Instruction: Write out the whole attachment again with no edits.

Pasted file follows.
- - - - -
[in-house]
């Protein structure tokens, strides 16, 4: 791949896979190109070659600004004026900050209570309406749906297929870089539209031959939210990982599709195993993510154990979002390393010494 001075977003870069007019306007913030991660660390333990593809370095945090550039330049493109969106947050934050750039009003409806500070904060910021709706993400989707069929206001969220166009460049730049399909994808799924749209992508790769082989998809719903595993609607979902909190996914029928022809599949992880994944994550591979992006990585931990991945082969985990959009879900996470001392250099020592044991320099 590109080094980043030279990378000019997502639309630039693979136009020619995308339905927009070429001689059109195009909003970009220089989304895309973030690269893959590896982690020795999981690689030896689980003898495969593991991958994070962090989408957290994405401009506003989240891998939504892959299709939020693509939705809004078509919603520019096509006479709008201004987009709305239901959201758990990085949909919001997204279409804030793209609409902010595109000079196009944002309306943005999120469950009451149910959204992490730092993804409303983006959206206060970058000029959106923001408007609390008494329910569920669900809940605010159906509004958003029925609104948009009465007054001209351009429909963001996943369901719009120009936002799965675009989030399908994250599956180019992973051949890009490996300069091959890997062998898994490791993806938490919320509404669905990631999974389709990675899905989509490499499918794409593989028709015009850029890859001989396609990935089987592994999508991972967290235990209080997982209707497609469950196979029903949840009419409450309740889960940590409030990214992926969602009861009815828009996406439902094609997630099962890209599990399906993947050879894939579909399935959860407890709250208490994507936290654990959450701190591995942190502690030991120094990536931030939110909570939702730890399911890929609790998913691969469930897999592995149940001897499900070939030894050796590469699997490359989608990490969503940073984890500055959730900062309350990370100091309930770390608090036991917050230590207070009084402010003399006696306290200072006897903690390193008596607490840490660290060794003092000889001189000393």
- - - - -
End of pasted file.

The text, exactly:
[in-house]
């Protein structure tokens, strides 16, 4: 791949896979190109070659600004004026900050209570309406749906297929870089539209031959939210990982599709195993993510154990979002390393010494 001075977003870069007019306007913030991660660390333990593809370095945090550039330049493109969106947050934050750039009003409806500070904060910021709706993400989707069929206001969220166009460049730049399909994808799924749209992508790769082989998809719903595993609607979902909190996914029928022809599949992880994944994550591979992006990585931990991945082969985990959009879900996470001392250099020592044991320099 590109080094980043030279990378000019997502639309630039693979136009020619995308339905927009070429001689059109195009909003970009220089989304895309973030690269893959590896982690020795999981690689030896689980003898495969593991991958994070962090989408957290994405401009506003989240891998939504892959299709939020693509939705809004078509919603520019096509006479709008201004987009709305239901959201758990990085949909919001997204279409804030793209609409902010595109000079196009944002309306943005999120469950009451149910959204992490730092993804409303983006959206206060970058000029959106923001408007609390008494329910569920669900809940605010159906509004958003029925609104948009009465007054001209351009429909963001996943369901719009120009936002799965675009989030399908994250599956180019992973051949890009490996300069091959890997062998898994490791993806938490919320509404669905990631999974389709990675899905989509490499499918794409593989028709015009850029890859001989396609990935089987592994999508991972967290235990209080997982209707497609469950196979029903949840009419409450309740889960940590409030990214992926969602009861009815828009996406439902094609997630099962890209599990399906993947050879894939579909399935959860407890709250208490994507936290654990959450701190591995942190502690030991120094990536931030939110909570939702730890399911890929609790998913691969469930897999592995149940001897499900070939030894050796590469699997490359989608990490969503940073984890500055959730900062309350990370100091309930770390608090036991917050230590207070009084402010003399006696306290200072006897903690390193008596607490840490660290060794003092000889001189000393």